How to Choose Snowboard Bindings & Compatibility Guide

 
 
Buying Guide

We have one of the largest selections of snowboard bindings on the web, a super knowledgeable staff and expert guides.

 
Snowboard bindings are an integral piece of a snowboarder’s riding experience. Your bindings are your direct connection to your snowboard, transferring your muscle movements to your board. If your snowboard bindings are well matched to your board and style, your riding experience will increase. 
 
When you’re shopping for snowboard bindings, whether you’re new to the sport or replacing an old pair, it is important to consider: 
 

Riding Style
 
It is important to seek snowboard bindings that match your riding style. Snowboard bindings can fit into three general style categories. As important as it is for binding flex to match your style of riding, you should also determine the amount of binding flex you would want according to the flex of your boot. It would not make sense to have a stiff binding and a soft boot or vice versa. For the best results in tailoring your ride to fit your style, make sure that the flex of your bindings matches closely to the flex of your boots.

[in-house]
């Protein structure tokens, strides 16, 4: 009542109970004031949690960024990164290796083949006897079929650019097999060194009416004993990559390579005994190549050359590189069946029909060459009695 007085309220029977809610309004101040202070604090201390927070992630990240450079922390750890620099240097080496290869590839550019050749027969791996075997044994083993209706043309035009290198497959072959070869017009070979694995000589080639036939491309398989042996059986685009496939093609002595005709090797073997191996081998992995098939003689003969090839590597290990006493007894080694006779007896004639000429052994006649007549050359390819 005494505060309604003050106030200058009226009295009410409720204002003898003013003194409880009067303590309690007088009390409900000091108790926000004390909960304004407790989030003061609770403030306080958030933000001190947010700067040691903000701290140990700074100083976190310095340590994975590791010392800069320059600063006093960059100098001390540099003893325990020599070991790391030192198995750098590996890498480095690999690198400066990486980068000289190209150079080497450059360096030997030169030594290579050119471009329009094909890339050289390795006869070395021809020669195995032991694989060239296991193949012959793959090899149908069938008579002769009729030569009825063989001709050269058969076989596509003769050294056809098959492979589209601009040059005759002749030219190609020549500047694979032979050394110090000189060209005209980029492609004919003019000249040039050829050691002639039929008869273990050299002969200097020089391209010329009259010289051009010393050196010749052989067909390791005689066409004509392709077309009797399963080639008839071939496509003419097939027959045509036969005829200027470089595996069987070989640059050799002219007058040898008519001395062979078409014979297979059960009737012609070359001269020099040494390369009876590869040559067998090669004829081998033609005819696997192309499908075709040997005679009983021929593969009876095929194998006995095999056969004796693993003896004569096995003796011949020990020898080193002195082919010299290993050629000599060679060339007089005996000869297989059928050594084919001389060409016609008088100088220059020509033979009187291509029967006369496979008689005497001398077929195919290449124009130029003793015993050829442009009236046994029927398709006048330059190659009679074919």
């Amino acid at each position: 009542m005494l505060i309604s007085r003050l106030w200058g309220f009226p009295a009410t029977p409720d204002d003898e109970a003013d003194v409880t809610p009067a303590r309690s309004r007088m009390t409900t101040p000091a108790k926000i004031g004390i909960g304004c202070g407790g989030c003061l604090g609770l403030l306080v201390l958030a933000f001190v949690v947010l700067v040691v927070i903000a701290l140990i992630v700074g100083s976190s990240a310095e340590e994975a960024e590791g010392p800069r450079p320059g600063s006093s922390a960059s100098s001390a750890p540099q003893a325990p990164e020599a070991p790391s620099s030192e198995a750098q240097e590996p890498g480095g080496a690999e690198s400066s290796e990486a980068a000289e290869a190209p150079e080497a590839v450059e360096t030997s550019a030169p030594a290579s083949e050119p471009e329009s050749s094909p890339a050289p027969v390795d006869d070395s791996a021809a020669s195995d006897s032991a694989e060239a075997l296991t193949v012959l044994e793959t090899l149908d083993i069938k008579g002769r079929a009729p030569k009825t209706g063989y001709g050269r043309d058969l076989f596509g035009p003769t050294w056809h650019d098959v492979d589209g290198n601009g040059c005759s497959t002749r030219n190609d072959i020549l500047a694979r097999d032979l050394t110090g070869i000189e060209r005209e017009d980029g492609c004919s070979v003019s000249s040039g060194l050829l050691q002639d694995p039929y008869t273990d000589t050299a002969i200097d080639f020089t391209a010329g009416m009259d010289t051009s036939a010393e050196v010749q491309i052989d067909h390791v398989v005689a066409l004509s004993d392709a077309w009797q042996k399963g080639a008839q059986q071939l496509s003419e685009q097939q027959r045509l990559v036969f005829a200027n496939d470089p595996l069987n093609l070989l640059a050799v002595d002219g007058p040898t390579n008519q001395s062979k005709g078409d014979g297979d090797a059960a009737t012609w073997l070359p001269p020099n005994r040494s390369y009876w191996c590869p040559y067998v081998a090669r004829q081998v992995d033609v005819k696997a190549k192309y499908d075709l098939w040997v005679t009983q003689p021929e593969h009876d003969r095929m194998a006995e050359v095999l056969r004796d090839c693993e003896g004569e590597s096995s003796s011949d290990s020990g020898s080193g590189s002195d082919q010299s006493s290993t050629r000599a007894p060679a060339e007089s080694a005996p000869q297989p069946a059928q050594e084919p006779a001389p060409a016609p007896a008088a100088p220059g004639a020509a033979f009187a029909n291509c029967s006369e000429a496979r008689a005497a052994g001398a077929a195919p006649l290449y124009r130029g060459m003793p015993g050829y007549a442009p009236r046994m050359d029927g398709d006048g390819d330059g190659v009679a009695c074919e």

Flex Rating
Many manufacturers will give a number rating ranging from 1-10, 1 being softest and 10 being stiffest. Here at evo we have standardized the manufacturers' number ratings to a feel rating ranging from soft to very stiff. Generally you will find flex ratings of 1-2 as soft, 3-5 as medium, 6-8 as stiff, and 9-10 as very stiff. Flex ratings and feel may ultimately vary from binding to binding.


Park or Freestyle
Riders who spend the majority of their time in the terrain park laying down tricks are considered park or freestyle riders. Snowboard bindings in this category generally offer a softer flex allowing greater room for error, easier landings, and the ability to tweak grabs.

All-Mountain
The all-mountain category includes riders who do a little of everything: powder, groomed runs, park, etc. These bindings usually have a medium flex for all-purpose use.

Freeride
This category is all about the steep and the deep – powder and speed on challenging terrain. These bindings have a stiffer flex for better response and energy transfer to the snowboard for going fast and going big.

 
Types of Snowboard Bindings
 
Snowboard bindings can be divided into two general categories:
 

Strap-In Bindings
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These are the most common type of bindings. They usually use two straps (one above or across the toe and one across the ankle). Strap-in bindings offer plenty of options for support, cushioning and custom adjustments. They are suitable for all styles and conditions of riding.